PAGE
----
You needed a new website.
You contact a cool little website company you know about in San Francisco.
They said it’d cost $15,000
You thought “holy hell, that’s expensive”, and then you said “sure”.
You pay $15,000 and get an awesome website. It’s fast, it’s beautiful, and your engagement rises because people can actually read your content on their phones.
You’re done, right?
The moment you launch your website is the moment it starts dying a horrible death.
Technology dies quicker than humans
On average, a laptop survives about 4–5 years. Batteries die, hardware becomes obsolete, and you just ended up throwing it away because you didn’t want to deal with that stupid virus it got in 2007.
Your website also lives on a computer. It just doesn’t feel like a real computer. Computers die, hard drives die, and that’ll kill your website. Luckily, self-hosted website are virtually obsolete. You’ve probably got your website hosted with a fancy company that’ll manage your server so it won’t crash and burn from outdated version of Apache . However, if your website/application is complicated enough, it’s likely your developer set you up manually on a self-managed platform like AWS. If you’re on a self-managed server and MySQL fails, you’re SOL without a developer handy. Paying someone to manage your server can make sure that crap doesn’t happen the morning your blog post hits the front page of Reddit.
I’ve built a ton of websites over the years, and they all depend on multiple pieces of code not written by me. It could be a CMS like Wordpress, a CSS framework, or anything inbetween. It doesn’t mean I’m bad at my job(I hope), it just means that I don’t want to repeat work that thousands of developers before me have already done.
These dependencies are built by humans, and humans change. We make mistakes, we iterate, and we improve. If you’re running Wordpress, it’s likely that your website has 5 to 10 plugins installed(40 if you hired terrible developers); most plugins have version updates by their developers multiple times per month. This means your untouched website is running multiple pieces of old code only a month after launch date.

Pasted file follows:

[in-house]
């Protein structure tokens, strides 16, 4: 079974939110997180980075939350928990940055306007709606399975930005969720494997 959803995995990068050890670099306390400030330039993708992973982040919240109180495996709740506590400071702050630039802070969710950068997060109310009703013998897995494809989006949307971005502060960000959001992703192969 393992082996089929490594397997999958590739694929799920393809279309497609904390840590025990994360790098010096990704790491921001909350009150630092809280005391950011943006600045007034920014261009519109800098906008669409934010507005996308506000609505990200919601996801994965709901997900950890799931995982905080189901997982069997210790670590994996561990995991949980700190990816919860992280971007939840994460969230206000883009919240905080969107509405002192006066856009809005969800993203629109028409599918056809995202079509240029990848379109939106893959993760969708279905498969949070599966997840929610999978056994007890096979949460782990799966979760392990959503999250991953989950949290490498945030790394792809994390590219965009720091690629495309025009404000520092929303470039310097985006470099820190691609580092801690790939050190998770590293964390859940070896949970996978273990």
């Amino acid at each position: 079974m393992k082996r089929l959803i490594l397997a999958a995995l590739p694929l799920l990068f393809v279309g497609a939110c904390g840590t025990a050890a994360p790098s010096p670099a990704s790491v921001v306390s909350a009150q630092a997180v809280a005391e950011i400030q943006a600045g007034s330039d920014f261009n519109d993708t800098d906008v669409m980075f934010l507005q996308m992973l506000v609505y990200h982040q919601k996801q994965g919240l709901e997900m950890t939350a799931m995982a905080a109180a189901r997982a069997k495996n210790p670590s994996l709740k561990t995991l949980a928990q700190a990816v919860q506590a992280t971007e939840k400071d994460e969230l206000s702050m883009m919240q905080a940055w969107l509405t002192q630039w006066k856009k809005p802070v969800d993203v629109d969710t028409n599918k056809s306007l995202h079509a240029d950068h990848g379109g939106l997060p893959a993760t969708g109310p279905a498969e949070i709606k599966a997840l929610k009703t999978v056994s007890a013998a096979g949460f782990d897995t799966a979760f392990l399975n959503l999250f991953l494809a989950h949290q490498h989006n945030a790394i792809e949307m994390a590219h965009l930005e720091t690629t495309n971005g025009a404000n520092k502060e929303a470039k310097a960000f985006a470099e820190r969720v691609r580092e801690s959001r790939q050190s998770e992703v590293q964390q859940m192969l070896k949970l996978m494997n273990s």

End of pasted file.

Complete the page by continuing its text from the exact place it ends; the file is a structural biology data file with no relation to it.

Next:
That old code worked together on launch date, shouldn’t it still work a year later? It’s possible, but a 12 year old already figured out how to break into it and redirect all of your links to 4chan.org
Every piece of technology has potential vulnerabilities. Heartbleed was a scary one. Wordpress constantly pushes out security releases to fix vulnerabilities that malicious developers & bots would love to take advantage of.
If your website is running an old version of Wordpress(or any outdated CMS/framework), chances are that somebody has figured out a way to break into it. Your old code may work for now, but your website might be awfully vulnerable.
Here at Bamboo, we had to learn this the hard way a few years ago. There was a security breach in an old version of our CMS that made us prone for malware infection. 30+ hours and a lot of Red Bull later, we were able to recover & secure the website. From experience, let me tell you, you do not want to spend your friday night trying to apologize to Google’s malware bot.
tl;dr — If you pay for a website, pay to maintain it. If you choose not to, it may cost you an exponential amount of time & money in the future.
We believe in beautiful ideas. Beautiful ideas move people.